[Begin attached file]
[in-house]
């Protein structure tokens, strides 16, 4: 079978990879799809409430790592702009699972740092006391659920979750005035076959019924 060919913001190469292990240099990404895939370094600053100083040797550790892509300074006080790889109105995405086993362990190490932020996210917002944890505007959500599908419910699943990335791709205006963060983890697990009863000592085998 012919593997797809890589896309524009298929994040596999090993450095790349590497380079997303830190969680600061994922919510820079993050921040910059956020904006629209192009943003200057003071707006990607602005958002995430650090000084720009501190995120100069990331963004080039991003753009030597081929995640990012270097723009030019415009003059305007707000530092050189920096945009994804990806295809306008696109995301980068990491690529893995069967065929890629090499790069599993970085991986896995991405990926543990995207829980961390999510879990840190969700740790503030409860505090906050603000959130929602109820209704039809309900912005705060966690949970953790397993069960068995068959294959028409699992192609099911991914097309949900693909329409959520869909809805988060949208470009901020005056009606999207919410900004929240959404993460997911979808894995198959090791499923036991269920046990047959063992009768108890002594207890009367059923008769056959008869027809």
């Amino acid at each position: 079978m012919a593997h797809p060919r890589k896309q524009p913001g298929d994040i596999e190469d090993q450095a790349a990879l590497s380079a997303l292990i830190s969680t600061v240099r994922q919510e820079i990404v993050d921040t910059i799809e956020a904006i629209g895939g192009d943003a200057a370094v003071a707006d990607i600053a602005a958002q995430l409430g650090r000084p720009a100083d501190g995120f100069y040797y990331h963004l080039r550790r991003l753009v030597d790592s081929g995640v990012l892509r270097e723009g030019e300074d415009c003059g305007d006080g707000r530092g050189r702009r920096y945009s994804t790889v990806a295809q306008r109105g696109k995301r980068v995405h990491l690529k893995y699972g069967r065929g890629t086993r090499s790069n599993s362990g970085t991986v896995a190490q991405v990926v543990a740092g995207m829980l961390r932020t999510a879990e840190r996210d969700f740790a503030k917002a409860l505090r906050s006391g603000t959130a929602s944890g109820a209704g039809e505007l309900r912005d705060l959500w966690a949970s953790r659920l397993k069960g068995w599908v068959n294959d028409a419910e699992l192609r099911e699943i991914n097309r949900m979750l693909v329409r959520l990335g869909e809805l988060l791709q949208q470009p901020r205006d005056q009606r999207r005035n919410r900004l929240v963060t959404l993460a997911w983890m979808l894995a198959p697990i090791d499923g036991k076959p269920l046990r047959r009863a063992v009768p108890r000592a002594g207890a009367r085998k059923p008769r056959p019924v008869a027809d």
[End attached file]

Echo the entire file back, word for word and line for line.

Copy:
[in-house]
């Protein structure tokens, strides 16, 4: 079978990879799809409430790592702009699972740092006391659920979750005035076959019924 060919913001190469292990240099990404895939370094600053100083040797550790892509300074006080790889109105995405086993362990190490932020996210917002944890505007959500599908419910699943990335791709205006963060983890697990009863000592085998 012919593997797809890589896309524009298929994040596999090993450095790349590497380079997303830190969680600061994922919510820079993050921040910059956020904006629209192009943003200057003071707006990607602005958002995430650090000084720009501190995120100069990331963004080039991003753009030597081929995640990012270097723009030019415009003059305007707000530092050189920096945009994804990806295809306008696109995301980068990491690529893995069967065929890629090499790069599993970085991986896995991405990926543990995207829980961390999510879990840190969700740790503030409860505090906050603000959130929602109820209704039809309900912005705060966690949970953790397993069960068995068959294959028409699992192609099911991914097309949900693909329409959520869909809805988060949208470009901020005056009606999207919410900004929240959404993460997911979808894995198959090791499923036991269920046990047959063992009768108890002594207890009367059923008769056959008869027809």
């Amino acid at each position: 079978m012919a593997h797809p060919r890589k896309q524009p913001g298929d994040i596999e190469d090993q450095a790349a990879l590497s380079a997303l292990i830190s969680t600061v240099r994922q919510e820079i990404v993050d921040t910059i799809e956020a904006i629209g895939g192009d943003a200057a370094v003071a707006d990607i600053a602005a958002q995430l409430g650090r000084p720009a100083d501190g995120f100069y040797y990331h963004l080039r550790r991003l753009v030597d790592s081929g995640v990012l892509r270097e723009g030019e300074d415009c003059g305007d006080g707000r530092g050189r702009r920096y945009s994804t790889v990806a295809q306008r109105g696109k995301r980068v995405h990491l690529k893995y699972g069967r065929g890629t086993r090499s790069n599993s362990g970085t991986v896995a190490q991405v990926v543990a740092g995207m829980l961390r932020t999510a879990e840190r996210d969700f740790a503030k917002a409860l505090r906050s006391g603000t959130a929602s944890g109820a209704g039809e505007l309900r912005d705060l959500w966690a949970s953790r659920l397993k069960g068995w599908v068959n294959d028409a419910e699992l192609r099911e699943i991914n097309r949900m979750l693909v329409r959520l990335g869909e809805l988060l791709q949208q470009p901020r205006d005056q009606r999207r005035n919410r900004l929240v963060t959404l993460a997911w983890m979808l894995a198959p697990i090791d499923g036991k076959p269920l046990r047959r009863a063992v009768p108890r000592a002594g207890a009367r085998k059923p008769r056959p019924v008869a027809d």